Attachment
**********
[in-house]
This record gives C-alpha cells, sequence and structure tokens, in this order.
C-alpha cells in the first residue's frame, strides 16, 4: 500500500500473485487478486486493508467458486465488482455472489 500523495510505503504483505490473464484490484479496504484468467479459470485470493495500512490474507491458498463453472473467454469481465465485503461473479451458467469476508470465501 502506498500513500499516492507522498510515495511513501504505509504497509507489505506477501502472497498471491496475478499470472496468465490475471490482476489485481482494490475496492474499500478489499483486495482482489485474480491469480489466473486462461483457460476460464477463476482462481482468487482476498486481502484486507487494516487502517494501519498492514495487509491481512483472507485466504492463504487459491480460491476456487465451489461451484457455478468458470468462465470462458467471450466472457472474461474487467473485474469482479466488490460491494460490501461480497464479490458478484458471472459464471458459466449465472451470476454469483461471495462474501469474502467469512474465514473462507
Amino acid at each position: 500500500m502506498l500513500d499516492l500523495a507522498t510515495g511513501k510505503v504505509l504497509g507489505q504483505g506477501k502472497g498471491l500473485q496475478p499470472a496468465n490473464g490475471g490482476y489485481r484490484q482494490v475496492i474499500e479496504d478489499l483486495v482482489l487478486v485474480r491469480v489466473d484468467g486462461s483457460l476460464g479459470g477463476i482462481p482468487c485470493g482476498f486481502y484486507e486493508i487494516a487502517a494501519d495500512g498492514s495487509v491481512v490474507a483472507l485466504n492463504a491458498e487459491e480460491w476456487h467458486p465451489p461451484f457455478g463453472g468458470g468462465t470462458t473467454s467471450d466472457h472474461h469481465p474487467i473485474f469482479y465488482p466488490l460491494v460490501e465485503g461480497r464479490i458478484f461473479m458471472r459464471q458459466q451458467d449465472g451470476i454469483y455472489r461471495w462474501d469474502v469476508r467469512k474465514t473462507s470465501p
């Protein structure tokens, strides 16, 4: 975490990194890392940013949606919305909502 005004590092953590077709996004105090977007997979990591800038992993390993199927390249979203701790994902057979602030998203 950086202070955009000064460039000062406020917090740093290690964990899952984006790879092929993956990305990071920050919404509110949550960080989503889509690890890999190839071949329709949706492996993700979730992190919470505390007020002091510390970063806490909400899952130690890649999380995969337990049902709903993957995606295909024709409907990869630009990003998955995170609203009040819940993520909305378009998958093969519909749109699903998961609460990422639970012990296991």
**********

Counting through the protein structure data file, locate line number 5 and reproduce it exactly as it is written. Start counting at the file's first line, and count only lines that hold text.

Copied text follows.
């Protein structure tokens, strides 16, 4: 975490990194890392940013949606919305909502 005004590092953590077709996004105090977007997979990591800038992993390993199927390249979203701790994902057979602030998203 950086202070955009000064460039000062406020917090740093290690964990899952984006790879092929993956990305990071920050919404509110949550960080989503889509690890890999190839071949329709949706492996993700979730992190919470505390007020002091510390970063806490909400899952130690890649999380995969337990049902709903993957995606295909024709409907990869630009990003998955995170609203009040819940993520909305378009998958093969519909749109699903998961609460990422639970012990296991």